Patterning of e-cigarette use in UK households
Smoking remains an important driver of health inequalities, and e-cigarettes are an important new development in this area. E-cigarette use is rising rapidly and it is important to understand who is using these devices. They have great potential for harm reduction in relation to smoking, which could help narrow health inequalities caused by smoking. However, some fear they may have an adverse impact on young people, re-normalising smoking behaviour or helping to establish nicotine addiction.
Evidence on inequalities in e-cigarette use among adults and especially youth is sparse, but could have important implications. Inequalities in adult use, particularly among smokers, will affect the extent to which e-cigarettes may alleviate smoking-related health inequalities, and inequalities among youth may mean young people in certain social strata are more at risk of long-term nicotine addiction. Moreover, there is a long established link between parental smoking and youth uptake of smoking. Similar mechanisms may apply for e-cigarettes and have implications for the generation of inequalities in e-cigarette use.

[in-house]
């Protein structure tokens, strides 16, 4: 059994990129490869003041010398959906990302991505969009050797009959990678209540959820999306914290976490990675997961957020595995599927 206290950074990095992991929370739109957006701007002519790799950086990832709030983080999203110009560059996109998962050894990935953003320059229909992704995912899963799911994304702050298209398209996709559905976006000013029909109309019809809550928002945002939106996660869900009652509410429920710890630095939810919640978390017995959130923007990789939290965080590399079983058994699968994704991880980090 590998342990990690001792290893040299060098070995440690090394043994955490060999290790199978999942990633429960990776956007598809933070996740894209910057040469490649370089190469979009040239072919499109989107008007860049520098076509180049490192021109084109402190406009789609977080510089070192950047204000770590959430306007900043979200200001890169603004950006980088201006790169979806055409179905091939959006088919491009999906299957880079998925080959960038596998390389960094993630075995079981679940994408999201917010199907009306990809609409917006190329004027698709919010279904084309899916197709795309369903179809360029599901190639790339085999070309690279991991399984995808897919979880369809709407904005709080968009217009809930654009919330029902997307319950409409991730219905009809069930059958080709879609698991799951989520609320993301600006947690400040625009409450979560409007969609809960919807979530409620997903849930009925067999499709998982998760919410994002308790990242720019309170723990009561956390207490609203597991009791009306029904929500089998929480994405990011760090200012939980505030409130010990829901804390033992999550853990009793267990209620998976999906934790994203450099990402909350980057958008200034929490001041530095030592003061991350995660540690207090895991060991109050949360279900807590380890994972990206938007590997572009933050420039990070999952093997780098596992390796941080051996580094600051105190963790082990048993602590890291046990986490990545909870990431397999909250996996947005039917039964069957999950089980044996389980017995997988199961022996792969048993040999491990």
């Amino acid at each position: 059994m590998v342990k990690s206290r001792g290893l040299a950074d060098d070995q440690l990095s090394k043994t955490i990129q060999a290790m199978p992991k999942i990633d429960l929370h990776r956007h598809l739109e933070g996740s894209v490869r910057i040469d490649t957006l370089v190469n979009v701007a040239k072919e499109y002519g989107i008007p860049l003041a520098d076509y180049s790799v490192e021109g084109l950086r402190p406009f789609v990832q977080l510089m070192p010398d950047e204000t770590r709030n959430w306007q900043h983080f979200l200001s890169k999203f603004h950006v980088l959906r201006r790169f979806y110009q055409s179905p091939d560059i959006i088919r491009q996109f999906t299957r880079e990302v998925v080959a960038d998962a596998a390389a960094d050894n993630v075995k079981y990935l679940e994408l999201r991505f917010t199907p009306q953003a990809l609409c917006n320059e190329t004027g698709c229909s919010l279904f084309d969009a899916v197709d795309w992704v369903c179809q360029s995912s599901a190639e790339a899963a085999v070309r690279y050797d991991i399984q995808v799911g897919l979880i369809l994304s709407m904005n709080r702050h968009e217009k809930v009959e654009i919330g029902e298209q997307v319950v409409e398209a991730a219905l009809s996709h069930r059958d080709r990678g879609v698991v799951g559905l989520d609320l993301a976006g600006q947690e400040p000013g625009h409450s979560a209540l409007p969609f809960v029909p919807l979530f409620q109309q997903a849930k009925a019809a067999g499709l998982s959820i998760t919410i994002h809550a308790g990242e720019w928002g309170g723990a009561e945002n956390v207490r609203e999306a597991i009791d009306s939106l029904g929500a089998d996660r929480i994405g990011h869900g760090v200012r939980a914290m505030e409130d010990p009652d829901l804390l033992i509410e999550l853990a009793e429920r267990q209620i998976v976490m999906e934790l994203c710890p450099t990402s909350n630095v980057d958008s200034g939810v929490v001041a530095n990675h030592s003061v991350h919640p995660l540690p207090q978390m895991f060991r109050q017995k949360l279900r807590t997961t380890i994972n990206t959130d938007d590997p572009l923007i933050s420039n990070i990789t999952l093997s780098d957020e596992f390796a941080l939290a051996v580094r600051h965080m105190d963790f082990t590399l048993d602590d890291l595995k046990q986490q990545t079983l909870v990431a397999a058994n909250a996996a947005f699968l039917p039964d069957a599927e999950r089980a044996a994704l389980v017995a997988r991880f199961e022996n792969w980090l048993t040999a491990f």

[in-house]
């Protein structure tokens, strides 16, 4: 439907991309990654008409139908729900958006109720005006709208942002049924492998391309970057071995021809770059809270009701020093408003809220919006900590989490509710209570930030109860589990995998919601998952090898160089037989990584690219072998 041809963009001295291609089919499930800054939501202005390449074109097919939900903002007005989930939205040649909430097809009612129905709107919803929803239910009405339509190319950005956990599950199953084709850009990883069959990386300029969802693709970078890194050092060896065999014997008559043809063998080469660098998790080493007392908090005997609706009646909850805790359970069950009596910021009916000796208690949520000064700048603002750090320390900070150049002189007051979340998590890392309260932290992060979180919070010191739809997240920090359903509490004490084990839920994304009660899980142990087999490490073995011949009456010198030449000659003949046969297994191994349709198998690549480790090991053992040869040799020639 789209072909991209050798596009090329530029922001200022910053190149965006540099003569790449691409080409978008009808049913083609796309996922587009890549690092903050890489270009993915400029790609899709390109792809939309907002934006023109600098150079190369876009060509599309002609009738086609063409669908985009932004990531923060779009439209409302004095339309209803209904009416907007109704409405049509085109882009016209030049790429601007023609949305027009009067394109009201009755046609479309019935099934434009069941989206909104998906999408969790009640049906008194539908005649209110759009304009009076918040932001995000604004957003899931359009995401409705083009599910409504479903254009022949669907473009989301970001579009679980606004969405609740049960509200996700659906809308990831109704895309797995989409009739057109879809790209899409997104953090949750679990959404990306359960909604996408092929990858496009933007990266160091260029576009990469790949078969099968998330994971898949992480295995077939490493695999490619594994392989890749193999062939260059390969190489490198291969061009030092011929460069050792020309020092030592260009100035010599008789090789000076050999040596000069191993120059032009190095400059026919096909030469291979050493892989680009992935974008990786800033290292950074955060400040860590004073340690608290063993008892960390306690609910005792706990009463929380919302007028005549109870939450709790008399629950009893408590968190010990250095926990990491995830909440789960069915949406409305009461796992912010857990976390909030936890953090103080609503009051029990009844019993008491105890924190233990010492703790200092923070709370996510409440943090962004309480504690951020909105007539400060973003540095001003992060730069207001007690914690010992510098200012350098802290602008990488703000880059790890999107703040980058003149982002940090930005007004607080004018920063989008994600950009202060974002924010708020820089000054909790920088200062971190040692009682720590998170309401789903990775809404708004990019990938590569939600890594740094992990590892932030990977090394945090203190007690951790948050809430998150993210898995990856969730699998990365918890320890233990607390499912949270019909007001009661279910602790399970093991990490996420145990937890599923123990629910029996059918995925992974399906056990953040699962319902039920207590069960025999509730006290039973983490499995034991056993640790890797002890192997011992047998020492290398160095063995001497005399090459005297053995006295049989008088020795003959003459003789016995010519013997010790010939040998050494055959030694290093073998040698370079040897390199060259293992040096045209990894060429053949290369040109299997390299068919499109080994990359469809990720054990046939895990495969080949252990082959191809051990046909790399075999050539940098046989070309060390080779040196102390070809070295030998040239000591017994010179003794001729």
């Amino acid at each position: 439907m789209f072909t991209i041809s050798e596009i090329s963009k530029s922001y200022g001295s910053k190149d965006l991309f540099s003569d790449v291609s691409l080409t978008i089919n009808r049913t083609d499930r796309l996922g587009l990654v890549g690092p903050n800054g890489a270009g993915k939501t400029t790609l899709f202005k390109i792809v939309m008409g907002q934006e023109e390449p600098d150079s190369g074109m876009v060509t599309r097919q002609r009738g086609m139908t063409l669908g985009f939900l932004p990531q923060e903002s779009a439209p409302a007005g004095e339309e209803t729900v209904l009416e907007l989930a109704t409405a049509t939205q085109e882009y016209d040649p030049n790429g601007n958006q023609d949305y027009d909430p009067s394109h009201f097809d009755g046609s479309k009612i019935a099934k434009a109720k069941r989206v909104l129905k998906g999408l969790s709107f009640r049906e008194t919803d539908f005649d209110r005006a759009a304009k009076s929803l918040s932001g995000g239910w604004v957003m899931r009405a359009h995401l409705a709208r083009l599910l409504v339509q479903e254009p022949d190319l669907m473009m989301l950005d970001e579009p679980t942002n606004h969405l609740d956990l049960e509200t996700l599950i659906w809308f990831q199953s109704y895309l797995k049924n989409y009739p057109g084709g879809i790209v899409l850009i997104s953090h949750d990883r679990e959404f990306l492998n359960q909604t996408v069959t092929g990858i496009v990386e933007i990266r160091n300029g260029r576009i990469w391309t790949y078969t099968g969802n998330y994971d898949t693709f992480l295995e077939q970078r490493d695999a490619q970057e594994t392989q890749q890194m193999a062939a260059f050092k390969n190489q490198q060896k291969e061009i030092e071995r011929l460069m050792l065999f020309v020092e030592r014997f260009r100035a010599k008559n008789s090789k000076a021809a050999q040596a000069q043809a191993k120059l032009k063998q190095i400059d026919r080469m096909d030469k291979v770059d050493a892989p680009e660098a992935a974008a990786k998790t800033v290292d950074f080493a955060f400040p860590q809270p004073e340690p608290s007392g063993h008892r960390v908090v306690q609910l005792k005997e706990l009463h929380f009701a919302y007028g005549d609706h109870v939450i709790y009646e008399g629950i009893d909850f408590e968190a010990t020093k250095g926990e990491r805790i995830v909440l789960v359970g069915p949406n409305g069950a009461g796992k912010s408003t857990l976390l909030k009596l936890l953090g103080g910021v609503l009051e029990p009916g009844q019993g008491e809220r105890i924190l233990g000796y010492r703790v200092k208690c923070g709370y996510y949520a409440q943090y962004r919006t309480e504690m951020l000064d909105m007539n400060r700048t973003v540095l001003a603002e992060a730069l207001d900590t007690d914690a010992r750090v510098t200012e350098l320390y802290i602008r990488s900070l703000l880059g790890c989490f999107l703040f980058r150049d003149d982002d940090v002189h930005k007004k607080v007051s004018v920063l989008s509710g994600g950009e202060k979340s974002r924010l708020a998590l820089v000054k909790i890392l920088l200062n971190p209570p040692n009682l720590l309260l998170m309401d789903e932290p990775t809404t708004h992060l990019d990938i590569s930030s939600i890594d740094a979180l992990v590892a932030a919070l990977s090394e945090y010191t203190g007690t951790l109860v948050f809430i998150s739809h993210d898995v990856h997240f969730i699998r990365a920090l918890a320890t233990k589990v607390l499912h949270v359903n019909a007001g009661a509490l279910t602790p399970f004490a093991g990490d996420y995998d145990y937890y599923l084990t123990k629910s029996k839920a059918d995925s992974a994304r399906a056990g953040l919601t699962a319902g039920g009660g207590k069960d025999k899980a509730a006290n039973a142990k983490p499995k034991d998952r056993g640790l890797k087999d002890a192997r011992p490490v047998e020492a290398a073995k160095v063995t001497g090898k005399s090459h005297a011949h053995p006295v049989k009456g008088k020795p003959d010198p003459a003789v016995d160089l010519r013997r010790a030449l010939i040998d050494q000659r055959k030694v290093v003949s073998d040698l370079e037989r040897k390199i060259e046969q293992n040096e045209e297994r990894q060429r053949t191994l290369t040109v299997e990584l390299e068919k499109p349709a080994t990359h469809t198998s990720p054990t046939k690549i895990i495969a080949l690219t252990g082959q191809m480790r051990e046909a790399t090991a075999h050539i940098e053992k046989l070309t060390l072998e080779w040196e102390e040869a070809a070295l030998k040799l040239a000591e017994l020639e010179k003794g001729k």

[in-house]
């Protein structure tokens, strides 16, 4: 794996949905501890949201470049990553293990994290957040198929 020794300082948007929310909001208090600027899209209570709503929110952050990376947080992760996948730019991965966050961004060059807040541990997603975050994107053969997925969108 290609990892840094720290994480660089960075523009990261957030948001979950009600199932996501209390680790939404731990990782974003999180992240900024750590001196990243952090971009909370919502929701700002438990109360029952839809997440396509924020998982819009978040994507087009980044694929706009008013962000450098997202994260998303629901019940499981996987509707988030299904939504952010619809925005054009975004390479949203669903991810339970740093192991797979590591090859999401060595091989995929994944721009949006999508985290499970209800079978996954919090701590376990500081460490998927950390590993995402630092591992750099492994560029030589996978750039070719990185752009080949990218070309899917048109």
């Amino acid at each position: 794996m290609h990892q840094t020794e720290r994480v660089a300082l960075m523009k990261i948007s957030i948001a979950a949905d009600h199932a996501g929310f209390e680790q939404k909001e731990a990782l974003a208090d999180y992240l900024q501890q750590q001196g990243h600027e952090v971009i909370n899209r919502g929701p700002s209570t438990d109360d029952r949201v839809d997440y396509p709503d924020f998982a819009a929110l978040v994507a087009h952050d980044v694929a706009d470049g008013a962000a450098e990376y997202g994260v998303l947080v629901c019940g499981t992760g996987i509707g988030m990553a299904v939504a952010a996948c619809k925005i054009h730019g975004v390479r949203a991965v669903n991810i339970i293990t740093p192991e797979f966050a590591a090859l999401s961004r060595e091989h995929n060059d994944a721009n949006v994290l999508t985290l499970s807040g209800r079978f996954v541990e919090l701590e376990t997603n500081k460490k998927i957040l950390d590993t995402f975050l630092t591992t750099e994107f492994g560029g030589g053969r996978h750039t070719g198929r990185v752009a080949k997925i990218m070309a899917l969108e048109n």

We aim to estimate socioeconomic inequalities in e-cigarette use among youth and adults, and to estimate associations between parental and youth use of e-cigarettes. Further, we will examine whether any of these patterns have changed since regulations on e-cigarettes were strengthened in May 2016.
Michaela Benzeval, University of Essex